2017-03-29
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Imagine a young man new to the workforce, twenty-five years old, his sole desire to be just like the senior leader at the place where he works. The younger idolizes the older, and for good reason. The leader is a powerful speaker, he has a magnetic personality, and it seems no problem is too big for him to solve. He represents everything the young man hopes to grow into: competence, confidence, success, even as the newbie isn’t quite like that just yet. His skills are untested. He is incredibly insecure. And on many occasions, despite his best intentions, his efforts fall terribly short.

On the heels of one such misfire, the boss—the senior leader so revered—comes up to the one already wrestling with insecurity and with cheeks flush with rage says, “You are such an idiot! What a stupid thing to do! You idiot.”

He says his piece and then storms off, satisfied that he has set the young man straight. Except that his words don’t set him straight at all. Instead, they make his path crooked—crooked for years to come.

Learning to Let it Go

For way too long following encounters like this one, a real danger lurks. Those of us who have been stung allow bitterness a seat at the table of our lives, feeling completely justified in our hatred toward those … difficult … ones. Maybe we did make a mistake. Maybe we did deserve a rebuke. But to be shouted at, verbally abused, named an idiot? Nobody deserves all of that. And so we fume. Every time we see the offender, we scowl. Every time we hear his name, we cringe. Every time we think back on what they said, we dig our heels further into our position: we were right, they were wrong, and we will not rest until they pay for what they have done.

The one problem with this thinking, of course, is that our offenders generally have no intention of “paying” for anything. While we stew over the situation, they simply moved on. We are the only ones we are punishing. Something has to give.

One such wounded soul allowed this dynamic to perpetuate itself for years, until the evening came when he should have been enjoying the beauty of the sunset he was staring at, even as he found himself having yet another shouting match with his offender in his head. He imagined in his mind’s eye the aggressor standing toe to toe with him, berating him and demeaning him, and then he imagined firing back with a few choice words of his own. He had engaged in these futile conversations a thousand times before, each one satisfying something deep within him—the quest for justice, maybe, or else just a nod to his petty pride. But for some reason, on this night, during this mental shouting match, he saw things clearly for once. “What are you doing?” he asked himself. “This is insane. The encounter happened forever ago, the guy lives thousands of miles away now, you’re mature enough to know better than to let him live rent-free in your head. And yet look at you! You’re letting someone you don’t even like control your every thought.”

He felt like a bona fide fool.

He exhaled his frustration, let his head fall into his hands, and made a straightforward request of God. “Father, you say to bless those who curse me, but honestly, I don’t know where to start. Help me learn how to bless this guy instead of wishing for his demise.”

He began to pray that prayer from time to time, and across a period of months, an interesting thing began to unfold, which is that God actually did what he had asked. God helped him to look past the pain and see the person with fresh perspective. To be sure, he could have done without the amperage and name-calling, but did the man’s behavior that day really warrant sustained outrage?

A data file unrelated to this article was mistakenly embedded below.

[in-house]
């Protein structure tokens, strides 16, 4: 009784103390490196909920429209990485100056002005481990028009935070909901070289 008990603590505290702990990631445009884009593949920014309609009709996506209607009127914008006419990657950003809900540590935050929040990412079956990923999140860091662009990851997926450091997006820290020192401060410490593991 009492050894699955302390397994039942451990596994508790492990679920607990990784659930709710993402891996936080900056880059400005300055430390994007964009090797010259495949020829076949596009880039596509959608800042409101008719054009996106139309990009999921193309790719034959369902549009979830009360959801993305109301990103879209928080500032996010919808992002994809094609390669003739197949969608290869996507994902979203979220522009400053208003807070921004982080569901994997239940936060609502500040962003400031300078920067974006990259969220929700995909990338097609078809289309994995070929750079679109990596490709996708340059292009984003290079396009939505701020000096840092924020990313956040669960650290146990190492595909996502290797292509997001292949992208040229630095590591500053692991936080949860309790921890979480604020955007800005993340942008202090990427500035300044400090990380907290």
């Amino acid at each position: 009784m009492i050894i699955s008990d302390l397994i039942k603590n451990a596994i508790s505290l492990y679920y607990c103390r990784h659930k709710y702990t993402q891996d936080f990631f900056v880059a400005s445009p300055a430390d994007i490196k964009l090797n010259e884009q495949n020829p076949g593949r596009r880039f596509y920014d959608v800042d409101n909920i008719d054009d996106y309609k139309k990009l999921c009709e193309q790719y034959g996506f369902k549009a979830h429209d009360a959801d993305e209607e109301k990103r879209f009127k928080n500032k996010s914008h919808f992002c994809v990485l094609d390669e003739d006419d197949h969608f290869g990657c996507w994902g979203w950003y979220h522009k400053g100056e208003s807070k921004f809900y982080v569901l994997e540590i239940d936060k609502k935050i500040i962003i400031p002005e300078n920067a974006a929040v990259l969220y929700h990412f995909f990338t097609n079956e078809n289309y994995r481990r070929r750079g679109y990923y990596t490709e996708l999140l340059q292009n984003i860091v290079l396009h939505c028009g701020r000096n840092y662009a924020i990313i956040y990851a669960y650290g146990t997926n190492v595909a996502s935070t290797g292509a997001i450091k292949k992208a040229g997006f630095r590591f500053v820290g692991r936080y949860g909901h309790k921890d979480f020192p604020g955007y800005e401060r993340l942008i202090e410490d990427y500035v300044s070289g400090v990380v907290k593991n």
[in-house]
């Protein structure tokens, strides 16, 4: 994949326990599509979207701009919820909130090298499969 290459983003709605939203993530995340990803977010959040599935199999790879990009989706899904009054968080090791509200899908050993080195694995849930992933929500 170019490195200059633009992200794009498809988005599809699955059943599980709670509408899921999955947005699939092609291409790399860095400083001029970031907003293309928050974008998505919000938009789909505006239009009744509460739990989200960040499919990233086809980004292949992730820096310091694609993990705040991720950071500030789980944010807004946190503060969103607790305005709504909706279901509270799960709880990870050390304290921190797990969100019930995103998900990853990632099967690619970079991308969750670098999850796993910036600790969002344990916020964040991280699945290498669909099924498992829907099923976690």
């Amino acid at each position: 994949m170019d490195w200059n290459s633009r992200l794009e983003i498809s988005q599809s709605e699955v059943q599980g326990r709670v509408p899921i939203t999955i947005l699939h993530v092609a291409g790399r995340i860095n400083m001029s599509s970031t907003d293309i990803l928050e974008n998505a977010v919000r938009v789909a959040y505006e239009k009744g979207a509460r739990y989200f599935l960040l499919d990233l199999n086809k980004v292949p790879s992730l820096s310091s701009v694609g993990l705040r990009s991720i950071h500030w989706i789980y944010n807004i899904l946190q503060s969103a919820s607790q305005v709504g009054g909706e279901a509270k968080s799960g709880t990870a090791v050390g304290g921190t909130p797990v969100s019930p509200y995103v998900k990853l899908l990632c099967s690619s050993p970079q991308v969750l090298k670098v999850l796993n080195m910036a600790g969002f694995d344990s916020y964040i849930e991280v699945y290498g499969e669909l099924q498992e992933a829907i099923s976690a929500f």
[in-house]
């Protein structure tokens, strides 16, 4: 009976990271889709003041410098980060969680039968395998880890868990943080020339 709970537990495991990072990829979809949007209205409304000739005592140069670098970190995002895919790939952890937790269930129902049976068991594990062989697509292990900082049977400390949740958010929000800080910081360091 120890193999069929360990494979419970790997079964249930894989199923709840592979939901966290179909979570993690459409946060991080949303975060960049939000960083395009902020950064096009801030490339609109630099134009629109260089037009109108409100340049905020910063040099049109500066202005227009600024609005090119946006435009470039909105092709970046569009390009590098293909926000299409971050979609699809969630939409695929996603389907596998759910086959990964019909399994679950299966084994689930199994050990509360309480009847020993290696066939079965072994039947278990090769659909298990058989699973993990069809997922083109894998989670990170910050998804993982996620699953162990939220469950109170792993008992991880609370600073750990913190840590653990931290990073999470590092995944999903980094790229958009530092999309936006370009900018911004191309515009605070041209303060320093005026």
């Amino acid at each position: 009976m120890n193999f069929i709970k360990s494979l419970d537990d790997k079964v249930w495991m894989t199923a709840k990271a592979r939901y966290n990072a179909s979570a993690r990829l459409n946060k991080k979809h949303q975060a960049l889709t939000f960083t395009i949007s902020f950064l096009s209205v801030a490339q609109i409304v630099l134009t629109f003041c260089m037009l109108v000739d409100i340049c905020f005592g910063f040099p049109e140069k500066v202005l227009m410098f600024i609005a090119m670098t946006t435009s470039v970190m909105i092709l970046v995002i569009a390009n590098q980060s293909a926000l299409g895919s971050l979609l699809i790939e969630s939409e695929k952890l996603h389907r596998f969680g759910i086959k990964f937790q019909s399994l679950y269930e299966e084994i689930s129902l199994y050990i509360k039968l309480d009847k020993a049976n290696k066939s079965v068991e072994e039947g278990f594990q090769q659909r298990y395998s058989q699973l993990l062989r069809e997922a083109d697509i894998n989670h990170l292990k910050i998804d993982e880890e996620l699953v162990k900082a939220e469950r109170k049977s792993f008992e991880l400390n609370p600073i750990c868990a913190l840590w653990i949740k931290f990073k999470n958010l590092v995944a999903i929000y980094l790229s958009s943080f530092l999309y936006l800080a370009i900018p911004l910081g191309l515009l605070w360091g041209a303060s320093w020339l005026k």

Around the same time that he was softening toward the ways of God, the pastor of the church where he now worked was teaching on the subject of forgiveness. He stood there at the end of his talk and said, “If you have ever been hurt by someone’s words or actions, and for whatever reason that person never sought you out to make things right, then please look up here at me. Look at my eyes, and listen to my words. On that person’s behalf, I want to tell you I am sorry. I am so sorry for the wrongs that were done, for the pain they caused, for the wounds you have borne. Please, forgive me. Please, forgive them. Forgive the one who wronged you.”

He sat in his seat during that church service, his eyes trained on that pastor, his heart at last set free. “You have been forgiven so that you can forgive,” he sensed God whispering to him. “What this pastor is saying is true. You can choose to let this thing go.”

The Person, Not the Problem

For so many of us, this is how real change happens. Something important clicks into place when we are reminded that because God looked at our sinfulness, our self-centeredness, our rebellion, our pride, and offered us forgiveness and grace anyway, we can do the same for those he chooses to put in our path. We can look past the situation at hand—the disagreement, the out-of-line comment, the outright disparagement, the vomiting out of rage—and see a beating heart there, in need of understanding, of tenderness, of love. We can focus on the person, not the problem, and in so doing help usher in peace.

Consider two scenarios that show (and also do not show) what this looks like. The first centers on a dad who has a struggling daughter, a “prodigal,” he says of her. This young woman defied her father’s authority, she caused her parents to suffer both emotionally and financially in some pretty significant ways, she failed chronically to keep her commitments, and she disregarded her dad’s input and care. “It hurts,” the dad admits, “but I am choosing the path of love. When I think about her, I bless her. I affirm her. I actually wish her well.” The dad actually wishes his daughter would answer his calls or texts so that he “could ask for her forgiveness.”